Welcome to the first in (hopefully) a series of articles about the myths people believe about sleep; aptly named: Sleep Myths. Catchy title, I know. I spent a lot of time coming up with it.


Anyway, as I come across common (or not so common) sleep myths, I will include them in this series. If you have a question about something that you think may be a myth, post a comment below, or email me (jason@TheSleepHygienist.com) and I will answer it. Without further ado, here is Myth number one.




Sleep Myth: Hitting the snooze button in the morning will allow you to get a few extra minutes of sleep, thus helping you to feel more rested, and better equipped to face the day. This "extra sleep" is beneficial.

Truth: Not so much. Hitting the snooze button is actually hurting your sleep, not helping it. It is also a sign that you are not getting enough sleep to start with. You are sleep deprived.


It is a well know belief that hitting the snooze button allows the body to get a short stretch of extra sleep. Just a little more rest. However, this sleep-fragmentation does just the opposite. Waking every nine minutes to hit the snooze can actually lead to daytime sleep deprived impairment.


It turns out, there is less value in ‘snoozing’ than you think. Did you know that sleep deprivation can lead to memory impairment, slowed reaction time, and comprehension and attention issues?


Because true sleep does not come in nine-minute intervals, you need to be realistic about when you need to be up in the morning. If you need to be up at 7:00am, then set your alarm for 7:00am. Don’t set it for 6:33 so you “get to sleep in” for three 9-minute intervals.


People will argue that it feels good to not have to get up just yet. And that allure of the snooze button on the alarm clock is a way to avoid getting out of bed right now.


Hitting the snooze button is actually hurting your sleep...


Think of it this way: You are getting a higher quality of sleep between bedtime and your first alarm than you are from alarm and snooze alarm (or between snooze alarm 1 and snooze alarm 2, 3, etc). You actually would be ahead of the game (quality sleep-wise), by setting your alarm for when you actually have to get up, rather than snoozing until that time.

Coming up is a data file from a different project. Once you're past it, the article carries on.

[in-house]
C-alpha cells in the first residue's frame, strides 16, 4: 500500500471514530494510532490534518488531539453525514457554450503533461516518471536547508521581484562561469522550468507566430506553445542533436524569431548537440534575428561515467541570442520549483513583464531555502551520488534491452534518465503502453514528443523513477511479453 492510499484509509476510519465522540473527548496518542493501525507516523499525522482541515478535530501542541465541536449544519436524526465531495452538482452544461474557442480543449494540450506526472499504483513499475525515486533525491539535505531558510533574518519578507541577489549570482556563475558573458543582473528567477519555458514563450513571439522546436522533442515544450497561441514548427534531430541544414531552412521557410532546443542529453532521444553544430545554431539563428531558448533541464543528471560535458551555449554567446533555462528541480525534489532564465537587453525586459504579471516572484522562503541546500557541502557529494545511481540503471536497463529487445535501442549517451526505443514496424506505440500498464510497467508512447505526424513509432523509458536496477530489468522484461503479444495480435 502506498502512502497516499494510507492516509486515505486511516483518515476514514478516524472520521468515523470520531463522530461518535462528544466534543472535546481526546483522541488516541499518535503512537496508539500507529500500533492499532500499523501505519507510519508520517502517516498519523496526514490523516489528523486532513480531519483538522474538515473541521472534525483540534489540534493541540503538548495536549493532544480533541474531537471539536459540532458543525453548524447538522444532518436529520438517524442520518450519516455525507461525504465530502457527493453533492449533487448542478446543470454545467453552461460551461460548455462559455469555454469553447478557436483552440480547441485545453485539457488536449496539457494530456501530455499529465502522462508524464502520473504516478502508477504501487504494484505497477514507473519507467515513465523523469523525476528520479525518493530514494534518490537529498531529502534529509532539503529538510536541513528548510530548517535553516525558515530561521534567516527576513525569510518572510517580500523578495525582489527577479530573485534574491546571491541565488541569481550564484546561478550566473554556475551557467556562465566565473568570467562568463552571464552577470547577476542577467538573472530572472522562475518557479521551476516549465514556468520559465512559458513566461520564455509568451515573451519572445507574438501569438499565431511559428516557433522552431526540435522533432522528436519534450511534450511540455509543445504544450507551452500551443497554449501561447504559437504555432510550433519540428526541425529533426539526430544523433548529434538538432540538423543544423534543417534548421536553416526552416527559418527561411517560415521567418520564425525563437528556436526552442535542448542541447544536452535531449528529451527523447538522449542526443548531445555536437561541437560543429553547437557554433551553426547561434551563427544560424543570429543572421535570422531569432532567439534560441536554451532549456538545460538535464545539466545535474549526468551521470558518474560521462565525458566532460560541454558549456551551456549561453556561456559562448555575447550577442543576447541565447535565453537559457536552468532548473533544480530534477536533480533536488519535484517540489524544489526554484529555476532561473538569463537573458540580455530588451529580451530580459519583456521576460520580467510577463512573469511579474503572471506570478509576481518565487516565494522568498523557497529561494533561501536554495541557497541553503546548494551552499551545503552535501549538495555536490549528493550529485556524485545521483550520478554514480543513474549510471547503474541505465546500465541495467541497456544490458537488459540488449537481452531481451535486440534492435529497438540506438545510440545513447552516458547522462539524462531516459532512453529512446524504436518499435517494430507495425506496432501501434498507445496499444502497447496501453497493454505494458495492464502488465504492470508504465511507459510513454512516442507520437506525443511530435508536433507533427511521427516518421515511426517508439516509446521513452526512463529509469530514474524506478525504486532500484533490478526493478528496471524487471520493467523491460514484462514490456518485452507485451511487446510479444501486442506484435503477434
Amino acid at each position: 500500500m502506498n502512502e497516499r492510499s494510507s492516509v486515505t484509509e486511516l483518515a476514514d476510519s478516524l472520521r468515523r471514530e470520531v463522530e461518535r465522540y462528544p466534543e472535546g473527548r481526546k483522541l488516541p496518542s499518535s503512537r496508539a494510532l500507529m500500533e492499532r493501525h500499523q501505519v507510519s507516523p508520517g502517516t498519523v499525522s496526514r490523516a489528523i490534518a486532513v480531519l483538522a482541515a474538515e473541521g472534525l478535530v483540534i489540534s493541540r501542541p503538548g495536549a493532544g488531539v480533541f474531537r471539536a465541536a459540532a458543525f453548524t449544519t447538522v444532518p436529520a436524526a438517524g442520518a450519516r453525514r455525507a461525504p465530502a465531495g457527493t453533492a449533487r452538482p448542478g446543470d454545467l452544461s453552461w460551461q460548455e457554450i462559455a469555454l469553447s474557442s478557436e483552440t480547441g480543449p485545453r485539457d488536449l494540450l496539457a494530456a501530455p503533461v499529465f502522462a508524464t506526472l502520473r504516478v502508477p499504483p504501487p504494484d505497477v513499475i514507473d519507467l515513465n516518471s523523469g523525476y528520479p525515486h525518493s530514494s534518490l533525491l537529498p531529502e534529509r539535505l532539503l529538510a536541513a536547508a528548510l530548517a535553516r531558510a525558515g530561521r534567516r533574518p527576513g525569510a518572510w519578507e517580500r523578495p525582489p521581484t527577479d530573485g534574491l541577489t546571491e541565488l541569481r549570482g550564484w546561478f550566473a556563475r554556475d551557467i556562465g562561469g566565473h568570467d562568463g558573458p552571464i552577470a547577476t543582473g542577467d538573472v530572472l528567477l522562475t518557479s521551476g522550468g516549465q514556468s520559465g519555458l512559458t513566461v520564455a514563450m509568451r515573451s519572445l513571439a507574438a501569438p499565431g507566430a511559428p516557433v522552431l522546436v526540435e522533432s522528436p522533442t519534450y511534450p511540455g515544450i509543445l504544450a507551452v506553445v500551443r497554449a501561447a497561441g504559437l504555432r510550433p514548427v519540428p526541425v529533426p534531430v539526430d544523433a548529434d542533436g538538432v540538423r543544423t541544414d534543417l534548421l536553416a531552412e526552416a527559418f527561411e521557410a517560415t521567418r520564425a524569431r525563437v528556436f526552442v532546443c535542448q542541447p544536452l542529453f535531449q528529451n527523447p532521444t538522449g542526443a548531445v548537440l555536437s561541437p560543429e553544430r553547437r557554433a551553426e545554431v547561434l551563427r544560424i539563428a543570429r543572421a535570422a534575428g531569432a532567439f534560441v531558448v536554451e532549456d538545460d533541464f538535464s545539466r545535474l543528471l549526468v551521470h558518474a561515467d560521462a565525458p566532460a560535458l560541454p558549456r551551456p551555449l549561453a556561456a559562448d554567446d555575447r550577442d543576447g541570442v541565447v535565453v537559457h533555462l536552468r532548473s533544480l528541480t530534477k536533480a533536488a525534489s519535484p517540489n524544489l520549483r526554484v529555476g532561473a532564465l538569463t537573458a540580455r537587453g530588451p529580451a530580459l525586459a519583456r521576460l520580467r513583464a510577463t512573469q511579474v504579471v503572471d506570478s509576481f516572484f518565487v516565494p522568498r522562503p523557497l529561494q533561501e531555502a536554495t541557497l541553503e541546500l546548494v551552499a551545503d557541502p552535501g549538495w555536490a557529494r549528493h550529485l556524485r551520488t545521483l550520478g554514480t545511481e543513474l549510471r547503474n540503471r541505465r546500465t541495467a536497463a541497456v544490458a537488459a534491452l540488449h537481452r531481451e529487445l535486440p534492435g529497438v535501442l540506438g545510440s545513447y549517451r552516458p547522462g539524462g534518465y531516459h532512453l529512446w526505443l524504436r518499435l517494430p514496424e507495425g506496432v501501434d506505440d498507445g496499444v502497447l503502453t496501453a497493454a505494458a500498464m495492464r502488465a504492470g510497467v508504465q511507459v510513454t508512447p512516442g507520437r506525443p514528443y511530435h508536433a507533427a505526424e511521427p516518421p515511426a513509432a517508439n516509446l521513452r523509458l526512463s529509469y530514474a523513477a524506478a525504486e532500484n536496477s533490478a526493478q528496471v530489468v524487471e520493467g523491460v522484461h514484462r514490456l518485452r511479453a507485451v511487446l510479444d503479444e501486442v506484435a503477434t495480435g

If you absolutely have to get a little extra sleep after waking yourself with an alarm, then reset your alarm for 20 minutes in the future. Sleep Fragmentation experts suggest that the optimal nap length is around 20 minutes. Anything less than that, (like a 9-min snooze alarm), does very little for you. Anything longer, then you are going to slip into a deeper level of sleep. Then if your alarm goes off, you are going to wake up even groggier and tired than if you only napped 20 minutes. While hitting the snooze isn’t ideal, a 20 minute snooze is better than a 9.


sleep myth snooze alarm iphone snooze


Of course, technology continues to improve, and alarm clock technology is no exception. Any iPhone or Android device will allow you to set a specific amount of time you can snooze. So again, if you really, really need to snooze, you can set your device to 20 minutes, and hopefully minimize the damage.


But if you’re tired of waking up exhausted, then hitting the snooze button isn’t for you.

Just trust me on this: they mess with your sleep cycle. For higher quality zzz’s try going to bed earlier and get a solid night’s sleep (7-9 hours). And for goodness sake, stop using the snooze alarm.


I apologize in advance, but I can’t resist quoting this age old adage, which turns out to be true: “You snooze, you lose.”


Happy Zzz’s…



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